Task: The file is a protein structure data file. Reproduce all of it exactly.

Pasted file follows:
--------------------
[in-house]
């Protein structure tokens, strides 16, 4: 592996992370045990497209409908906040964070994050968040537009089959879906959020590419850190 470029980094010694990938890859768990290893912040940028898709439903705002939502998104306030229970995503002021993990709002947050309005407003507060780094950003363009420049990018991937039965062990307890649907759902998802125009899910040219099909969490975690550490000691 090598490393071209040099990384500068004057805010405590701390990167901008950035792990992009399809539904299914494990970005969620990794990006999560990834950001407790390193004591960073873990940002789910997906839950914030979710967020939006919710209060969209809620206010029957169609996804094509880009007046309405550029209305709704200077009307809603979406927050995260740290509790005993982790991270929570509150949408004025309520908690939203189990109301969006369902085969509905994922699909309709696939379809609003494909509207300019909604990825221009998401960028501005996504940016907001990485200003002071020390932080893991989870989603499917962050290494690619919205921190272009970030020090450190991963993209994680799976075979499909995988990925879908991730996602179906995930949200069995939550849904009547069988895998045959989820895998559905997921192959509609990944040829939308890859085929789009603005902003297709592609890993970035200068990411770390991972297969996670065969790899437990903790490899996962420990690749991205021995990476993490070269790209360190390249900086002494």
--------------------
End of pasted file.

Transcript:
[in-house]
């Protein structure tokens, strides 16, 4: 592996992370045990497209409908906040964070994050968040537009089959879906959020590419850190 470029980094010694990938890859768990290893912040940028898709439903705002939502998104306030229970995503002021993990709002947050309005407003507060780094950003363009420049990018991937039965062990307890649907759902998802125009899910040219099909969490975690550490000691 090598490393071209040099990384500068004057805010405590701390990167901008950035792990992009399809539904299914494990970005969620990794990006999560990834950001407790390193004591960073873990940002789910997906839950914030979710967020939006919710209060969209809620206010029957169609996804094509880009007046309405550029209305709704200077009307809603979406927050995260740290509790005993982790991270929570509150949408004025309520908690939203189990109301969006369902085969509905994922699909309709696939379809609003494909509207300019909604990825221009998401960028501005996504940016907001990485200003002071020390932080893991989870989603499917962050290494690619919205921190272009970030020090450190991963993209994680799976075979499909995988990925879908991730996602179906995930949200069995939550849904009547069988895998045959989820895998559905997921192959509609990944040829939308890859085929789009603005902003297709592609890993970035200068990411770390991972297969996670065969790899437990903790490899996962420990690749991205021995990476993490070269790209360190390249900086002494």